N-Acetyl-(alpha, beta)-aspartyl glutamic acid and its salts are prepared according to methods known in themselves, such as those which have been described in the prior French Patent Application already mentioned (number 2,257,270). For instance, NAAGA sodium salt can be prepared according to Example 1 and used in solution of 50 % approximately, NAAGA can be used as prepared according to Example 7, and the hydrated magnesium salt can be used as obtained according to Example 6 of the same patent application, so as to prepare suitable pharmaceutical preparations according to the present invention, corresponding to the compositions described in the examples of the present application. In the preparations, NAAGA is advantageously in the form of metal salts, such as sodium, calcium and magnesium salts, or salts formed with aminoalcohols such as dimethylaminoethanol or dimethylamino-ethanol, or of salts formed with basis aminoacids such as lysine. Generally, it is possible to use all pharmaceutically acceptable salts, formed with inorganic or organic bases, either alone or mixed together. They can, if appropriate, be used in hydrated form.
The preparations of the invention are useful for bringing about an anti-allergic effect by local application, in particular:
in the eye, in the treatment of allergic conjunctivitis,
in the nose, in the treatment of allergic rhinitis,
in the bronchi, in the treatment of asthma of allergic origin,
on the skin, in the treatment of dermatitis of allergic origin.
The invention will now be shown in greater detail in the following examples, which do not imply any limitation and which can vary according to the techniques of those skilled in the art, without thereby departing from the spirit of the invention.
In one preferred embodiment, the preparations according to the present invention can advantageously have the following general characteristics, when in liquid form:
1. The solution is isotonic, with an osmolality of between 250 and 350 mOsm, and preferably of the order of 300 m)sm, which can be adjusted by the addition of such compounds as sodium chloride.
2. Its pH is between 6.5 and 7.5, and preferably of the order of 7.0±0.3; it can be adjusted with HCl or NaOH for instance.
3. The solution is sterile, for example, such that it conforms to the "essai de sterilitepar filtration sur membrane" ("sterility essay by membrane filtration") in the French Pharmacopeia Edition X-V.2.I.I.
4. The solution contains a preservative in order to guarantee sterility of the solution during the period of its use (15 days minimum after opening the sterile bottle). This preservative can be, for example, a preservative chosen from among those conveniently used in solutions for local application (benzalkonium chloride, for example), or any one of the preservatives recommended by the French Pharmacopeia, such as p-hydroxy-benzoic acid or its esters, benzyl alcohol, thiomersal, chlorobutanol, etc.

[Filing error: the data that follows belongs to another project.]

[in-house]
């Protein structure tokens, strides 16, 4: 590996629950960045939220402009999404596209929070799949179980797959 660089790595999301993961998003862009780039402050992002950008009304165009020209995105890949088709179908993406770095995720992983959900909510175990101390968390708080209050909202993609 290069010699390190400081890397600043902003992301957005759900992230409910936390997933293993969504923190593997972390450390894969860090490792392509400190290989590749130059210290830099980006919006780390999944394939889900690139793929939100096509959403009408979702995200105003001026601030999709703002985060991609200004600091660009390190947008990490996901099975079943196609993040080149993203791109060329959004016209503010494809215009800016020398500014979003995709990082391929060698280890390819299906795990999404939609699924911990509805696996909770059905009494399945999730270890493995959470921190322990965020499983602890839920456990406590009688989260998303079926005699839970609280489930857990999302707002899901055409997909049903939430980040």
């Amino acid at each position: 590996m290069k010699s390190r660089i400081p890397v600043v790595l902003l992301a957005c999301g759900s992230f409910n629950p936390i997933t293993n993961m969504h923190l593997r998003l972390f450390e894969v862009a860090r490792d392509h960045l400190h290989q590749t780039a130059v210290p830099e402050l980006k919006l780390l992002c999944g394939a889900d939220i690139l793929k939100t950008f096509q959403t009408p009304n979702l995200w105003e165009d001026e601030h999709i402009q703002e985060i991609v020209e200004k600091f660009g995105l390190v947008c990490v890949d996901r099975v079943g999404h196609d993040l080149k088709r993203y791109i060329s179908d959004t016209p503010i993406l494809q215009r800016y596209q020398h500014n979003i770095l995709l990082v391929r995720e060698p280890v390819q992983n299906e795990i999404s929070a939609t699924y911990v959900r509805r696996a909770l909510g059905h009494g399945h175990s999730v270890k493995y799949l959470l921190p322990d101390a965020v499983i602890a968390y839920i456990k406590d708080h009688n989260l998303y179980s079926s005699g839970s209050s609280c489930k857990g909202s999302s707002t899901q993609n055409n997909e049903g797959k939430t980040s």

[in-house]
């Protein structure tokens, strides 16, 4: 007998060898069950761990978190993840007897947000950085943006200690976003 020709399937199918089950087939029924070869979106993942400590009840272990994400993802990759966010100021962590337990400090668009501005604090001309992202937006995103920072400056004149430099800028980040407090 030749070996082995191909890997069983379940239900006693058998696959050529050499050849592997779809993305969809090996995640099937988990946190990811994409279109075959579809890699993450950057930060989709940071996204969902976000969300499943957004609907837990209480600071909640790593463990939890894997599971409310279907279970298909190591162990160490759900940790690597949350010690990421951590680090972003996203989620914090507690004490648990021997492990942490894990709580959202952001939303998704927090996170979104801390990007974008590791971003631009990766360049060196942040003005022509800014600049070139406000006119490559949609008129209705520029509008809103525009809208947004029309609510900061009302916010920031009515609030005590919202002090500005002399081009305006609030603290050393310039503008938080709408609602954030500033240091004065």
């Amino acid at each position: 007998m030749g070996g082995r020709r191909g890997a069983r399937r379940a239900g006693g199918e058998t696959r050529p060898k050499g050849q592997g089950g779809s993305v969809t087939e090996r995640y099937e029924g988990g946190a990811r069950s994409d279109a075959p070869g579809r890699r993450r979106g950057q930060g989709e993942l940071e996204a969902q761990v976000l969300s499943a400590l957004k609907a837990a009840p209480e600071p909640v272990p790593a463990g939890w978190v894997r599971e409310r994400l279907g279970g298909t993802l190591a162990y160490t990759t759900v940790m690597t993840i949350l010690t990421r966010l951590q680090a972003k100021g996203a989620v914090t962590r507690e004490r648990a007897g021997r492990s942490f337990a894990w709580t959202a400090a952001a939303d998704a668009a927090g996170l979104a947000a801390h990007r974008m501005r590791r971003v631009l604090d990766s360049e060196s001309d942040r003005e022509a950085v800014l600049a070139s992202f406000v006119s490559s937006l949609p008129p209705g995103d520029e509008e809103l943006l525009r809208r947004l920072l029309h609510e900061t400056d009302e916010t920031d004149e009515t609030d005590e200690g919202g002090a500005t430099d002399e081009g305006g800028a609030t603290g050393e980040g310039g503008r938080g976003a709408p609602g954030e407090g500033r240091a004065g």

5. Such a solution can show preferably a concentration between 1 and 6 %, expressed as weight of NAAGA acid with respect to the total weight of the solution. The solution may preferably contain a viscous agent, the role of which is to facilitate its spreading over the ocular and/or intranasal surfaces and to increase the duration of contact between the active substance and the conjunctival or nasal mucosa thereby enhancing the therapeutic action. By using a viscous agent with hydrophilic properties the solution is made able to mix with the lacrymal fluid or with the nasal mucus. Such an agent can be a cellulose derivative (e.g. H.P.M.C. or Hydroxy Propyl Methyl Cellulose, C.M.C. or Carboxy Methyl Cellulose, H.E.C. or Hydroxy Ethyl Cellulose, H.M.C. or Hydroxy Methyl Cellulose) or polyvinyl pyrrolidone or polyacrylic acid derivatives. Depending upon the viscous agent used and its concentration, the solutions may have viscosities in the range of 10 to 50 mPa.s.
Allergic conjunctivitis (as referred in MERCK MANUAL p. 235 Thirteenth Edition) of an acute or chronic form is usually part of a larger allergic syndrome such as hay fever, but may occur alone through direct contact with airborne substances such as pollen, fungus spores, various dusts, or animal danders. Itching is prominent and may be accompanied by excessive lacrimation. The conjunctiva is edematous and hyperemic. The cause is often suggested by the history and may be confirmed by skin testing. If allergic conjunctivitis is suspected but skin tests are equivocal, an ophthalmic challenge occasionally will be positive.
The therapeutic method according to the present example consists in administering drops of ophthalmic solutions or ophthalmic gels into the conjunctival "cul de sac" and/or on the eye-lid when the conjunctivitis is associated with blepharitis. These preparations are described hereafter.
______________________________________Magnesium salt of NAAGA 3 g(corresponding to 2 g of NAAGA acid)Benzalkonium chloride (preservative) 0.01 gSodium chloride 0.7 gHydrochloric acid q.s. pH 7.3Purified water q.s. 100 ml______________________________________
The osmolarity is 295 mOsm.